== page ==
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Memorial donation to enhance local post partum support group

The family of a late St. Clair Child & Youth Services staff member who was a passionate advocate for post-partum services has made a substantial donation in her name.
Ann Balcom (far right) joined community advocates and families who rallied to save post-partum services in Sarnia-Lambton. In the Journal file photo, she’s pictured with social worker Kirsten Dezort (left) and Dayna Dekroon, centre.

The family of a late St. Clair Child & Youth Services staff member who was a passionate advocate for post-partum services has made a substantial donation in her name.

A $50,000 gift was announced recently by the Balcom family, in memory of Ann Balcom, a former Family Support Facilitator — to be shared by St. Clair Child & Youth Services, in collaboration with The Family Counselling Centre and Lambton Public Health, for the Post Partum Mood Disorders (PPMD) Program.

“Ann had an unwavering passion for families in need of PPMD support,” said Craig McKenzie, Interim Executive Director of St. Clair Child & Youth Services. “She was a wonderful colleague, a champion, a mentor, and most importantly a kind and generous support for those families struggling with post-partum.”

The donation aims to further the development and expansion of the local post-partum support group, a news release noted, enhancing services and resources for participants.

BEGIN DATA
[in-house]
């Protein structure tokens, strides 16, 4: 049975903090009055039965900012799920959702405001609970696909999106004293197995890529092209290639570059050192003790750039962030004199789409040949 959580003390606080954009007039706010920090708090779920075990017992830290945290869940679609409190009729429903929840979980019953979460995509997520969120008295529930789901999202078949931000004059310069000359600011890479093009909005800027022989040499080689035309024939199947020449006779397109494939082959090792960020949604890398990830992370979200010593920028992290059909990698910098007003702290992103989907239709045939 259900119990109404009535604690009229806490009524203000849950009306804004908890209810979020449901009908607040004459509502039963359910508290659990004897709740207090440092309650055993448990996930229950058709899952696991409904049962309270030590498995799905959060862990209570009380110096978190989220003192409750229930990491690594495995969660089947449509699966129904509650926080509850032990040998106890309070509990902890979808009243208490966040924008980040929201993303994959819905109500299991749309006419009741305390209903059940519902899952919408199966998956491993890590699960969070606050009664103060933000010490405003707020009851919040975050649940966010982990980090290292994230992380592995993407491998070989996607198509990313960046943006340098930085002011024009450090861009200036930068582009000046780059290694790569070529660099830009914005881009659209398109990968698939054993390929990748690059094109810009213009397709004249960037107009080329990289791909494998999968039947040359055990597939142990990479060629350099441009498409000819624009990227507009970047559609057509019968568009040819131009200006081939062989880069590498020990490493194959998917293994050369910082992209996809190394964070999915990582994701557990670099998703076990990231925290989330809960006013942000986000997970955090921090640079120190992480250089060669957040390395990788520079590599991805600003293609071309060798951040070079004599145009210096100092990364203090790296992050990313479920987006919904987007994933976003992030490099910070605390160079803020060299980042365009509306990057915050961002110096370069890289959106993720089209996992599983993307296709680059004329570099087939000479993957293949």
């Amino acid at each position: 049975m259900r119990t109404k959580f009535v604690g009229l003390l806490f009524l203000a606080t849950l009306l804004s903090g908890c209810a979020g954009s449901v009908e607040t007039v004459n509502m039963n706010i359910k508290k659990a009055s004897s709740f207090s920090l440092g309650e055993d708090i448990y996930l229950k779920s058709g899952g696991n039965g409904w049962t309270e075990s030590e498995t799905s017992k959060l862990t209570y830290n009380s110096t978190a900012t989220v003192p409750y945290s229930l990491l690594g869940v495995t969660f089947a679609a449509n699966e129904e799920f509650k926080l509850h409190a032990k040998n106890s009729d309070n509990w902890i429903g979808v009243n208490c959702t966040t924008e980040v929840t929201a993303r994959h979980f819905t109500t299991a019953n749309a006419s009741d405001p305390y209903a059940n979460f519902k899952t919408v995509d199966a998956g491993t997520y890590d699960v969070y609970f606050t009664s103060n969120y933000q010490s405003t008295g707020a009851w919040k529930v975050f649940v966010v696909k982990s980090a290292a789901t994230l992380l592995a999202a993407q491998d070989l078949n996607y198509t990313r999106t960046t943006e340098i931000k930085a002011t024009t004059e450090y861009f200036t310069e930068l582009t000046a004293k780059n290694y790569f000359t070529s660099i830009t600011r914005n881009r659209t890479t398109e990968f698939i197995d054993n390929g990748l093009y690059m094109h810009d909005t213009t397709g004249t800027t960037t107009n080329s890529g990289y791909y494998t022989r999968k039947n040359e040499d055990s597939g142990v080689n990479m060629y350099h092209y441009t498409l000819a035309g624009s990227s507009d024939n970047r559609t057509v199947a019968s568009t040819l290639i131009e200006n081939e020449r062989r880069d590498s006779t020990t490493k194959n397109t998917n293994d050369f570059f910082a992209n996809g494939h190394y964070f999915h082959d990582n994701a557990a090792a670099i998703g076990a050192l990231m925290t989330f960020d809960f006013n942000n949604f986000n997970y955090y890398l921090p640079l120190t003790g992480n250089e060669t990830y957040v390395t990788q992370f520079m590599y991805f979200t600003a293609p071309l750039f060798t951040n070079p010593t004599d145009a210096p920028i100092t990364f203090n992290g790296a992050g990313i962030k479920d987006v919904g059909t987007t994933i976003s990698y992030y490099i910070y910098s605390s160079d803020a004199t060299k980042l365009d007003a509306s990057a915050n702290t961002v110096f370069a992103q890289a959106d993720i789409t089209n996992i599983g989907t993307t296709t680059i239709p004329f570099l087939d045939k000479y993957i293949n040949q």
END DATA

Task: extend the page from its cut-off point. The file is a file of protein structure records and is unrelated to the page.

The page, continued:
“Funding will be directed toward vital initiatives, including the expansion of staff training, provision of essential resources for participants, and overall enhancement of program stability for the next two years.

“This funding will empower the post-partum support group to provide even more comprehensive and effective assistance to individuals and families navigating the challenges of post-partum experiences.”

In recent years, community advocates and parents have rallied to save and enhance postpartum services in Sarnia-Lambton, after funding ended for the Post Partum Adjustment Program in 2018. A collaboration between the three agencies — a free, eight week PPMD program — was launched, and has been able to stay afloat thanks to funding from groups like the Rotary Club and Sarnia Community Foundation. Public health nurse Miranda Clubb also played a key role in getting the program off and running.

“This generous donation comes at a wonderful time for the PPMD program,” said Family Counselling Centre executive director Hani Dajani. “With the support of the Sarnia Community Foundation over the past two years we have been able to maintain the PPMD Program. We can now focus on expanding the number of trained facilitators, providing quality support, and focus on long-term program sustainability.”

One in five new mothers will experience a post-partum mood disorder (PPMD), according to SCCYS, pointing to the importance of dedicated support services. 

“PPMD is 100% treatable and our community partnerships are well positioned to provide a holistic and supportive approach to care,” the agency added.

The group serves as a lifeline for individuals and families facing the myriad of emotions and adjustments that come with the post-partum period, said Kerry Phillips, supervisor, clinical and family services at Lambton Public Health.

“Our staff witness firsthand the transformative power of peer support within our post-partum mood disorders support group. Seeing individuals come together, share their struggles, and find solace and strength in each other's experiences is incredibly moving," she said. "It's a testament to the importance of community and connection in navigating the challenges of the post-partum period. It's truly inspiring for our team to be a part of their journey towards healing and resilience.”

For more information about the Post-Partum Mood Disorders Support Group please visit:

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